I love elephants.

Elephants are magnificent, intelligent, amazing animals.

For a very long time I have thought I would love to have my own elephant, but alas! the darling creature would eat us into poverty, I’m afraid.

Yesterday I came across this YouTube video that I know will help you see more of how wonderful and intelligent they really are.  Enjoy.

After watching this I got thinking about the parallel of family and fellowships and writing. If we are fortunate, we can find ourselves surrounded by those who care about us, who love us and watch out for us, encouraging us when we need it. And if we are very fortunate, some of those will be of “like-mind”, enjoying and participating in the same things that interest us.

That, for me now, is writing. If you are a writer and have friends and acquaintances who also are writers, who understand your highs and lows in the process, who are willing to stand by you when you get mired in life stuff or writing woes of anxiety or the agony of writer’s block, then you are truly blessed. If you have someone who is stalwart in seeing you get out of that hard place, then you .. my friend .. have a rich and beautiful gift. Appreciate it.

What does this video speak to you? Does it parallel anything in your life?

Thanks for reading, and … Creative Musings!  🙂


When is a writer not a writer? (pity party alert)

My apologies right off the top for a dreary post.

My question is: When is a writer not a writer?  No, this is not a riddle. Then maybe again it is … but I have no real answer for it. Maybe you do?

I’m tired. No, let me say that again … I’m so tired.

And I don’t feel particularly creative. My well is low – on motivation, energy, inspiration, ideas, stamina. Maybe it’s because I’m tired. And a little discouraged. And feeling a bit forgotten. Now, is that a great menu for a pity party, or what!

My creative well is rather plugged up with stuff, such as – lack of quality sleep (aware all the time while “on duty”, then at home it’s hard to relax from that), caregiving concerns (situation is getting more involved as Alzheimer’s gets worse), always trying to balance two households (but not knowing enough about my own anymore)

physical pain (more since I had a fall a week ago, so add to the list an x-ray tomorrow AM), seeming to be invisible when it comes to the fellowship I was part of (probably “out of sight out of mind” because I seldom get there now), not having much interaction with writers (really need an ‘anytime chat’ place), needing a vacation (every second week at my own home is not a vacation), missing the ocean (my healing place), I have books to read and reviews to write (love doing both, time is a factor), I’m WAY behind in my emails and blog (many other demands and concerns),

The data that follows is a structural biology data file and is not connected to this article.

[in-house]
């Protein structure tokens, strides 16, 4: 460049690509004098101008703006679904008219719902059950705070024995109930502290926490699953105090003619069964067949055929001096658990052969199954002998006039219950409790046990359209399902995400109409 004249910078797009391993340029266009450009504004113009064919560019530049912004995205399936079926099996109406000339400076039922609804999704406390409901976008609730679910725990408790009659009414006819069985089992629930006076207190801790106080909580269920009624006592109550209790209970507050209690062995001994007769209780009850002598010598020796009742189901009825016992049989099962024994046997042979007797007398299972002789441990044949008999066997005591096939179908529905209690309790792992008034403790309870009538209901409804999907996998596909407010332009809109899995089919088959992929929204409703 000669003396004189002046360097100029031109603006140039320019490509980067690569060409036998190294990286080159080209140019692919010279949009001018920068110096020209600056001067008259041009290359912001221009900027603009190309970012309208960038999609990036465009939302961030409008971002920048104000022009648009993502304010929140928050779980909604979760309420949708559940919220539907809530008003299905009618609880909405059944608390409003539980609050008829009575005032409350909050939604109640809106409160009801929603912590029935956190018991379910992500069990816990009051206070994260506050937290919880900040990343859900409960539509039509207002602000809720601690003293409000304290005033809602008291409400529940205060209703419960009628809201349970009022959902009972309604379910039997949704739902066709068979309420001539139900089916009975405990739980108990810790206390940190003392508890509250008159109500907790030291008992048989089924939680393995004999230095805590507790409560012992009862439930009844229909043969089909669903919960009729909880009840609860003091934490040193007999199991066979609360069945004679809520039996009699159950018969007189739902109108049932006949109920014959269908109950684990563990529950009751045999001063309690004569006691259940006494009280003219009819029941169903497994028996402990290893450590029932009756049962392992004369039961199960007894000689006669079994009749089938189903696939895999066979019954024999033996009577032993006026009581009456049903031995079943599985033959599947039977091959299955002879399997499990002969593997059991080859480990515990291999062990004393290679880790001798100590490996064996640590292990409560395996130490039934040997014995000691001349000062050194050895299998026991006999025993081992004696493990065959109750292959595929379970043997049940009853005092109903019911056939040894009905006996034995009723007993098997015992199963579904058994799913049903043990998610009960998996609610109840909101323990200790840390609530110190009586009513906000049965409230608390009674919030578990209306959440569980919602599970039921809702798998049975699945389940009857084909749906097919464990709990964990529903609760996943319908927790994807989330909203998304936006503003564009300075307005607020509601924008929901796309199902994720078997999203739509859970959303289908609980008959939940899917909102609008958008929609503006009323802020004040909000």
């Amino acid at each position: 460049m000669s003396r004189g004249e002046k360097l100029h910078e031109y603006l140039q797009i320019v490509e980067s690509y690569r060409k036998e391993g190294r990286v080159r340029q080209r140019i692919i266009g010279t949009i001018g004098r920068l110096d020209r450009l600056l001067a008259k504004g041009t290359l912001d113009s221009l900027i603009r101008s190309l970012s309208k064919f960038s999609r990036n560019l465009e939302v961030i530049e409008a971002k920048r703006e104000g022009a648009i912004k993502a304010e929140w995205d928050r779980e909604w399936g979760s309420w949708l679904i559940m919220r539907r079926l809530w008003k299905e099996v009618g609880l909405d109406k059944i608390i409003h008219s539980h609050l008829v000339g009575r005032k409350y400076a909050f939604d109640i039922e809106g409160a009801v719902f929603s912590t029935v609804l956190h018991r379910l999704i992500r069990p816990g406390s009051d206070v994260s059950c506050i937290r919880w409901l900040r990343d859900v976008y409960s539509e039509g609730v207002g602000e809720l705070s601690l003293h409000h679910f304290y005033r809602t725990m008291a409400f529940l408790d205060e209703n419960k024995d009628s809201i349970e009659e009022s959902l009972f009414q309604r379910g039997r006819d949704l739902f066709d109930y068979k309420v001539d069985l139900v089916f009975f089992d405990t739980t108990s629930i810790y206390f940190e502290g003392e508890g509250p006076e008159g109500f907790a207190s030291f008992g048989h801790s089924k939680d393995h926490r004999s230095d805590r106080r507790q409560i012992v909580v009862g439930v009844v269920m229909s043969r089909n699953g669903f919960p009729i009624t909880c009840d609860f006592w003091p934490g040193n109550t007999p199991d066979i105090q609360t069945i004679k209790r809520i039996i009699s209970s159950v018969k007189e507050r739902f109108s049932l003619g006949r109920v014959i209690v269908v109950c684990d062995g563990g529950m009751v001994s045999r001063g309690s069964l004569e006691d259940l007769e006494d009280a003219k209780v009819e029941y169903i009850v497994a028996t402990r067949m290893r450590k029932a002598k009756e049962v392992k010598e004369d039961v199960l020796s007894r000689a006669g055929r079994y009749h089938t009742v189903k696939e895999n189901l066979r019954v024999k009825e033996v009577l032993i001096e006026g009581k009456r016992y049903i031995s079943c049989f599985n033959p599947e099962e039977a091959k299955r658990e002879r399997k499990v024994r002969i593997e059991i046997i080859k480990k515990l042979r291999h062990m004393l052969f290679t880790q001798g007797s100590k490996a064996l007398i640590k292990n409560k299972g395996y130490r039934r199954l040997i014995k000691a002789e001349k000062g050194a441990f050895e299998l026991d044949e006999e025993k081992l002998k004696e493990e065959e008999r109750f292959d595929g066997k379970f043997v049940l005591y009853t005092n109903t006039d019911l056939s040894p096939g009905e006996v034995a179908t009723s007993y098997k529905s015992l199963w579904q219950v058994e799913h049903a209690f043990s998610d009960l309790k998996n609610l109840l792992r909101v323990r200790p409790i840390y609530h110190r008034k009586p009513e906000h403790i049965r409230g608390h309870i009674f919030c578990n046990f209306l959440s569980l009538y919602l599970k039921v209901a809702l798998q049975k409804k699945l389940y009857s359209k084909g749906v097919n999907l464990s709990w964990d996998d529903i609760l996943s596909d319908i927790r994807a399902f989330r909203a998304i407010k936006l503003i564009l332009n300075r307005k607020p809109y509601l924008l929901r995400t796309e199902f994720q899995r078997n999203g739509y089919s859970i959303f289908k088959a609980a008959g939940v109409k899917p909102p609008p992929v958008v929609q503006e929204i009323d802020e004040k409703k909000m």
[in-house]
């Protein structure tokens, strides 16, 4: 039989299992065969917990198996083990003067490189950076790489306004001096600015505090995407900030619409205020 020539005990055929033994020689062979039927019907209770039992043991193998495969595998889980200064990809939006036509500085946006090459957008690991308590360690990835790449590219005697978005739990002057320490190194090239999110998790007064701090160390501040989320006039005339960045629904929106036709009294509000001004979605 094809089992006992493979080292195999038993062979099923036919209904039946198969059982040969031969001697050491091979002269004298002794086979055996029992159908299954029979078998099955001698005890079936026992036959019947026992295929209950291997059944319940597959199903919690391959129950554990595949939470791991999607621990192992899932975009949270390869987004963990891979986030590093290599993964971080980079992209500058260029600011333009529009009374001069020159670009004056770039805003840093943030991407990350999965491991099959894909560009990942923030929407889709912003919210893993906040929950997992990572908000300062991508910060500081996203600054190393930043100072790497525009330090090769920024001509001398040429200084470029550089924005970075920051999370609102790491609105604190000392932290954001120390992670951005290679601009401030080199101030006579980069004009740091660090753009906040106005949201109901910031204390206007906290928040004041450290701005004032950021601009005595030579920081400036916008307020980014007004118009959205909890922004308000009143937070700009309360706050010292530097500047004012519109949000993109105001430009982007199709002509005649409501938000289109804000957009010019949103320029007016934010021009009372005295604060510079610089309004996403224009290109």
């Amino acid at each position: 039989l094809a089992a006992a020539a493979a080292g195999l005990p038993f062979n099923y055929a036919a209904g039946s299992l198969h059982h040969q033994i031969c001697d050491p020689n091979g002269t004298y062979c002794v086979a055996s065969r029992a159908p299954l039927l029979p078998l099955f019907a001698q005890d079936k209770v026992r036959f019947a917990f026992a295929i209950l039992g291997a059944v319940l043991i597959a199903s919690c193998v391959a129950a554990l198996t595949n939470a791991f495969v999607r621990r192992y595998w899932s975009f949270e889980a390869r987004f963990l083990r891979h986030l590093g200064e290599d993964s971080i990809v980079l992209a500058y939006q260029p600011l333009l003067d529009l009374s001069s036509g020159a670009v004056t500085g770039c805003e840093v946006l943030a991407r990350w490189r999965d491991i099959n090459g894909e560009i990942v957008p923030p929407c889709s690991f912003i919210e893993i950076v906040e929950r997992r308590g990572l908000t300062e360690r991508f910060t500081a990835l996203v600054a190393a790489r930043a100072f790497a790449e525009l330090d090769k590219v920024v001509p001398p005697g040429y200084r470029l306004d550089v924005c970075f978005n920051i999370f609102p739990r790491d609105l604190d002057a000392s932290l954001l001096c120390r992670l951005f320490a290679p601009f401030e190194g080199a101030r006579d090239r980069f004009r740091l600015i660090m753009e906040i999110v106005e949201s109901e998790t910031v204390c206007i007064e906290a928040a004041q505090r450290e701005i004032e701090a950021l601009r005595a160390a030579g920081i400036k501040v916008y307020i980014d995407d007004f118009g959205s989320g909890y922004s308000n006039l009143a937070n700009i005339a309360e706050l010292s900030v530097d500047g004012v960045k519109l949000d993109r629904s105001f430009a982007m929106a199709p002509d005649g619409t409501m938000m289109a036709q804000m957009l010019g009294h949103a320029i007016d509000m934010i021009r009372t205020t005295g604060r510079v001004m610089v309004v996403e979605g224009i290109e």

and —

I hate that I sound like such a whiner!

Of course, my sister also has her own set of life stuff going on along with our caregiving commitment. It’s always interesting!

Okay, I need a hug. Where is my grandson when I need him?

There must be an up side to all this. Yes, of course there is.

  • 1. Our loved one gets to stay in his own home for as long as we can help him.
  • 2. We get the privilege of honouring him through giving of our time for him.
  • 3. My sister and I are learning as we go while also learning to work together to make a stressful situation workable.
  • 4.  We have fibre optics here! 😉
  • 5. …  hmm     5. … ?

I’m sure there’s more to add but right now I can’t think of it. (Was that you I heard say, “Good!”) This has been a writing exercise for me if nothing else, and hopefully my next post will be more upbeat after the tropical storm and hurricane pass tonight and tomorrow.

By the way, I don’t believe it’s writer’s block that’s got me in this place, it’s weariness and life stuff. Otherwise I could take some tips from my own Writer’s Helps page. 🙂

In the meantime, can you answer my question? When is a writer not a writer? What do you do when you not only can’t come up with ideas but you hardly are interested in trying?

Thanks for reading, and … Creative Musings!  🙂